Calamari Union (1985) - Aki Kaurismäki

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Country: Finland
Language: English, Finnish

In which a loose 'gang' comprising 18 (or so) men, all (bar one) named Frank, all (bar one or two) permanently wearing sunglasses (day and night, indoor/outdoor), attempt to leave behind their unsatisfactory environment ("crowded homes, ignorance and hunger, not to mention stuffy buses with irregular timetables"), and, motivated by the hope that the grass is greener elsewhere ("The branch of a rotten tree must seek a healthier trunk,") make their way across a large city (Helsinki?) towards the maybe-mythical zone known as Eira, where "the streets are wide and the air is smooth and fresh."

Arriving in the "extreme centre of the city," the permanently chain-smoking eighteen quickly splits up into smaller groupings of ones, twos and three - and then their adventures begin, most of them ending in death. But in the mildly stylised, monochrome world of Calamari Union (a title which, predictably in such a too-cool-for-school venture, is never explained or even once mentioned), death need not necessarily be the end...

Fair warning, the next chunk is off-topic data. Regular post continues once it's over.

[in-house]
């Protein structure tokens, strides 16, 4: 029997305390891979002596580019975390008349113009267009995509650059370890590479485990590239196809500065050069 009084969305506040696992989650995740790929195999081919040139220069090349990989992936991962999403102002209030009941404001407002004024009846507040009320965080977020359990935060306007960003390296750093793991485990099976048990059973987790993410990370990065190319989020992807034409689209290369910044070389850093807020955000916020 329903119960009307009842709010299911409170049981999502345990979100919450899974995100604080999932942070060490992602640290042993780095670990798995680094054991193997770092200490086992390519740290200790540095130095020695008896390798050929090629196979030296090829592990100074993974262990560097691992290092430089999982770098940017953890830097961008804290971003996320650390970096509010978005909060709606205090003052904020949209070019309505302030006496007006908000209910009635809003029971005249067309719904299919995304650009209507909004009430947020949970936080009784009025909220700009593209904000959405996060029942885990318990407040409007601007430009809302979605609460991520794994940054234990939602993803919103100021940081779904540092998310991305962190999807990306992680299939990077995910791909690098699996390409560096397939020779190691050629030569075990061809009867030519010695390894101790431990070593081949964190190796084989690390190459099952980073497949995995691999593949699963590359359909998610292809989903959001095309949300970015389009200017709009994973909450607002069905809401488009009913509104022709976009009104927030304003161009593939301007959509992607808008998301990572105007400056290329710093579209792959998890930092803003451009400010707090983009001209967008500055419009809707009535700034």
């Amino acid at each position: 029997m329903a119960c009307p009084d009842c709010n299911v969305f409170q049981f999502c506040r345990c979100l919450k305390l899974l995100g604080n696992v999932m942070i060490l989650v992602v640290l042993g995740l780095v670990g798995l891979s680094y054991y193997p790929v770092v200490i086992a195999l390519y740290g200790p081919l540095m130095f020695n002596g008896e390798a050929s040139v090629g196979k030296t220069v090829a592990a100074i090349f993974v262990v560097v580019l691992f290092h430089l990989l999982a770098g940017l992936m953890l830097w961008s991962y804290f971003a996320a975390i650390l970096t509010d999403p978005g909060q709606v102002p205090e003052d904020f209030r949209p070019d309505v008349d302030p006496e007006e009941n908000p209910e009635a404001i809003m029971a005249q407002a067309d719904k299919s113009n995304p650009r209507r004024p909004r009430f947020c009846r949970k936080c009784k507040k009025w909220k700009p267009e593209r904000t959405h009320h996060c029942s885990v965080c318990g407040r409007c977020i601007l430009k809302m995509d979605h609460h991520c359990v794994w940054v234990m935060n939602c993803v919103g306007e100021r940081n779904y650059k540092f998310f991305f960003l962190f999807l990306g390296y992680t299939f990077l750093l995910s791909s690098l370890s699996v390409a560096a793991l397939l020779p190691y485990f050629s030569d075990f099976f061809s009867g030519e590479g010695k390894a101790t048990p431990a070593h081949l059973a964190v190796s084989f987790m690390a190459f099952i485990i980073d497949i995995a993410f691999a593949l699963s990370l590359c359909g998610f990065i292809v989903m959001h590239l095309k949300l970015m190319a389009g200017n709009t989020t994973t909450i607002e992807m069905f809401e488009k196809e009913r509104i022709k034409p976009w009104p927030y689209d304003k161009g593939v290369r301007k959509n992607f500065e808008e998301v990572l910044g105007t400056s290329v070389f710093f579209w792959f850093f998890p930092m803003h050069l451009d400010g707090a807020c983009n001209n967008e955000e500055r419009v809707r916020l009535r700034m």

This is very early Kaurismaki: only his second solo-directed feature (after 1983's Dostoyevsky adaptation Crime and Punishment), and his first based on his own original story. As indicated by the name of Kaurismaki's production company (Villealfa), the chief influence would appear to be Godard's Alphaville: nothing remotely resembling special effects are deployed, and only actual downtown environments are used; Kaurismaki treats Helsinki more as a geographical idea than as an actual quotidian city, a starting-point for a quasi-imaginary journey into a shadowy limbo formed and informed by B-movies and rock music.

Plot is incidental; attitude is all: deadpan, detached, world-weary, unsmiling, 'beat.' Kaurismaki's script is a collection of nifty episodes operating on their own internal, solipsistic logic, full of repeated images, lines and tropes. It's more impressive than involving, easier to admire than to enjoy (though at times the picture is laugh-out-loud funny), an archly jokey concept stretched out to something approaching feature length. By no means essential Kaurismaki, then, but an intrigue glimpse of a distinctive talent in precocious, quirky embryo.


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